Innovative Biomedical Applications of Laser-Generated Colloids

A special issue of Nanomaterials (ISSN 2079-4991). This special issue belongs to the section "Biology and Medicines".

Deadline for manuscript submissions: 31 July 2024 | Viewed by 3979

Special Issue Editor


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Guest Editor
Department of Chemical Sciences, University of Padova, Via Marzolo 1, I-35131 Padua, Italy
Interests: metal nanoparticles; nanoalloys; oxide nanoparticles; laser synthesis and processing of colloids; laser ablation in liquid; plasmonics; nanomedicine; SERS; heterogeneous catalysis; self-healing nanomaterials

Special Issue Information

Dear Colleagues,

Over the years, the laser synthesis and processing of colloids (LSPC) has grown significantly in importance, generating several examples of the successful application of colloids in various scientific and technological fields. Among them, the biomedical sector is receiving important contributions from the LSPC. With the improvement in synthesis control, the progress in the understanding of the process, and the expansion of the set of nanomaterials available by laser synthesis, the LSPC community has shown that it can provide effective and innovative solutions for biosensors, nanocomposite biomaterials, bioactive surfaces, antimicrobial agents, protein and biomolecule detection, multifunctional drug delivery, nanodrugs, and diagnostic and therapeutic agents, up to biodegradable inorganic nanomedicines.

We would like to invite you to contribute to this Special Issue of Nanomaterials, which aims to present the latest research breakthroughs in areas relevant to the development of innovative biomedical applications of laser-generated colloids. This issue will bring together innovations in both the development of nanoparticles and their application in the biological or medical fields, by including manuscripts on the most important results achieved by LSPC researchers. By presenting a collection of recent advances from the LSPC community, we aim to further promote the emergence of new concepts and the progress of laser-generated colloids toward real-world biomedical use.

Prof. Dr. Vincenzo Amendola
Guest Editor

Manuscript Submission Information

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Keywords

  • nanoparticles, laser synthesis
  • laser ablation
  • laser irradiation
  • nanomedicine
  • biosensors
  • theranostics
  • bioimaging
  • drug delivery
  • antimicrobial
  • antibacterial
  • nanocomposites
  • contrast agents

Published Papers (3 papers)

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Research

16 pages, 4004 KiB  
Article
Merging of Bi-Modality of Ultrafast Laser Processing: Heating of Si/Au Nanocomposite Solutions with Controlled Chemical Content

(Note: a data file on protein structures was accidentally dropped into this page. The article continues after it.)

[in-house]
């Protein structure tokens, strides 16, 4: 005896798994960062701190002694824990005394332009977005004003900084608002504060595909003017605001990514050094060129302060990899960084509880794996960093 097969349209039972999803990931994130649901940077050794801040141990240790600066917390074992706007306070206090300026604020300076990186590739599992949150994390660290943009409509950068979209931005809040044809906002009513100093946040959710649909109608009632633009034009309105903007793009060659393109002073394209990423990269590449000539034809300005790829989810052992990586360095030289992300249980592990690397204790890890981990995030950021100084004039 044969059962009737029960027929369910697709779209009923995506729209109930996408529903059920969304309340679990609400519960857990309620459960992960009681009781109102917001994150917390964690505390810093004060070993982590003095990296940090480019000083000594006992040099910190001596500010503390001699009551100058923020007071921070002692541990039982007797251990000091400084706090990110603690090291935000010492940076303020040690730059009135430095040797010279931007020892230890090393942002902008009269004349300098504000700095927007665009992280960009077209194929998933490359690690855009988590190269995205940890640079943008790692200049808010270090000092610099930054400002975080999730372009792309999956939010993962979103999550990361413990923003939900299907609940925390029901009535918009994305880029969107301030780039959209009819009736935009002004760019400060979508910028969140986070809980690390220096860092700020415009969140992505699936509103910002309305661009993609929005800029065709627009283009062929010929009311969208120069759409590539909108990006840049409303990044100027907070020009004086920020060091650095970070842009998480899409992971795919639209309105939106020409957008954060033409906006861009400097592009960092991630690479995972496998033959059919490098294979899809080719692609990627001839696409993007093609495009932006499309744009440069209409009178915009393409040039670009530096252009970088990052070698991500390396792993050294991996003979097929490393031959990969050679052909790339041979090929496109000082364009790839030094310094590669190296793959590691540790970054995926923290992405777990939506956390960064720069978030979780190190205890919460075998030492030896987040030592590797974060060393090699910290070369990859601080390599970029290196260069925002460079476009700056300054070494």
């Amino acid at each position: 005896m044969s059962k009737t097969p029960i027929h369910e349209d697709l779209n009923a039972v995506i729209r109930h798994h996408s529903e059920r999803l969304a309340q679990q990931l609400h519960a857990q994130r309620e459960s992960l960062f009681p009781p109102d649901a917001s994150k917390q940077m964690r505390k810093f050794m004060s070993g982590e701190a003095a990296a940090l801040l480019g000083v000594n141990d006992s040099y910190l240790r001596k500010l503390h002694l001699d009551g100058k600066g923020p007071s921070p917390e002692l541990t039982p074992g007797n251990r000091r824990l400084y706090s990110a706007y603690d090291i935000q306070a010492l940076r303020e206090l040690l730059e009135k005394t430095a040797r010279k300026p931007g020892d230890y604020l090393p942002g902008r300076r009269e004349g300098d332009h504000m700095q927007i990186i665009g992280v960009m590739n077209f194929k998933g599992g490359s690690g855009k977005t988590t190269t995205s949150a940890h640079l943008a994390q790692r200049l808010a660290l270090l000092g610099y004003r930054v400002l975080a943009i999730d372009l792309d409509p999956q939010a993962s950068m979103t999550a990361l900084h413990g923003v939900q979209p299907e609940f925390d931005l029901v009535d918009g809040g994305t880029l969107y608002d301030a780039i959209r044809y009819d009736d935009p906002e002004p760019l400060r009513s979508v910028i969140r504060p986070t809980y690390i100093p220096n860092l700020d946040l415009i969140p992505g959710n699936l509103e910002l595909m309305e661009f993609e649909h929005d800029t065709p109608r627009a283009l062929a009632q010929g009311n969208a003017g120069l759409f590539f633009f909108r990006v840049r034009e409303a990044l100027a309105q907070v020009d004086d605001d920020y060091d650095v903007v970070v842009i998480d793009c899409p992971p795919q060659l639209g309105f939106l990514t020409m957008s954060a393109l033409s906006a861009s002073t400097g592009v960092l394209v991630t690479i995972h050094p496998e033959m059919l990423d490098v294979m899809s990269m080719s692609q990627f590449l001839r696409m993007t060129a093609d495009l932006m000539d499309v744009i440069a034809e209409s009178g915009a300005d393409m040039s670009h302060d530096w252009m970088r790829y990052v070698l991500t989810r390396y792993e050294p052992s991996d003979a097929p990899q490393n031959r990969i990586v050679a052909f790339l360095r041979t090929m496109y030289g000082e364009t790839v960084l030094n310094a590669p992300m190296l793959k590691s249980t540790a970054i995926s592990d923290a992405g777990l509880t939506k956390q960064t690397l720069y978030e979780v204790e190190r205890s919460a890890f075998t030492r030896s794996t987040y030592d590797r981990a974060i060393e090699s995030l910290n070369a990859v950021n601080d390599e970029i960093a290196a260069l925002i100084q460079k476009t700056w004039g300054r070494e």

by Yury V. Ryabchikov, Inam Mirza, Miroslava Flimelová, Antonin Kana and Oleksandr Romanyuk
Nanomaterials 2024, 14(4), 321; https://doi.org/10.3390/nano14040321 - 6 Feb 2024
Viewed by 896
Abstract
Ultrafast laser processing possesses unique outlooks for the synthesis of novel nanoarchitectures and their further applications in the field of life science. It allows not only the formation of multi-element nanostructures with tuneable performance but also provides various non-invasive laser-stimulated modalities. In this [...] Read more.
Ultrafast laser processing possesses unique outlooks for the synthesis of novel nanoarchitectures and their further applications in the field of life science. It allows not only the formation of multi-element nanostructures with tuneable performance but also provides various non-invasive laser-stimulated modalities. In this work, we employed ultrafast laser processing for the manufacturing of silicon–gold nanocomposites (Si/Au NCs) with the Au mass fraction variable from 15% (0.5 min ablation time) to 79% (10 min) which increased their plasmonic efficiency by six times and narrowed the bandgap from 1.55 eV to 1.23 eV. These nanostructures demonstrated a considerable fs laser-stimulated hyperthermia with a Au-dependent heating efficiency (~10–20 °C). The prepared surfactant-free colloidal solutions showed good chemical stability with a decrease (i) of zeta (ξ) potential (from −46 mV to −30 mV) and (ii) of the hydrodynamic size of the nanoparticles (from 104 nm to 52 nm) due to the increase in the laser ablation time from 0.5 min to 10 min. The electrical conductivity of NCs revealed a minimum value (~1.53 µS/cm) at 2 min ablation time while their increasing concentration was saturated (~1012 NPs/mL) at 7 min ablation duration. The formed NCs demonstrated a polycrystalline Au nature regardless of the laser ablation time accompanied with the coexistence of oxidized Au and oxidized Si as well as gold silicide phases at a shorter laser ablation time (<1 min) and the formation of a pristine Au at a longer irradiation. Our findings demonstrate the merged employment of ultrafast laser processing for the design of multi-element NCs with tuneable properties reveal efficient composition-sensitive photo-thermal therapy modality. Full article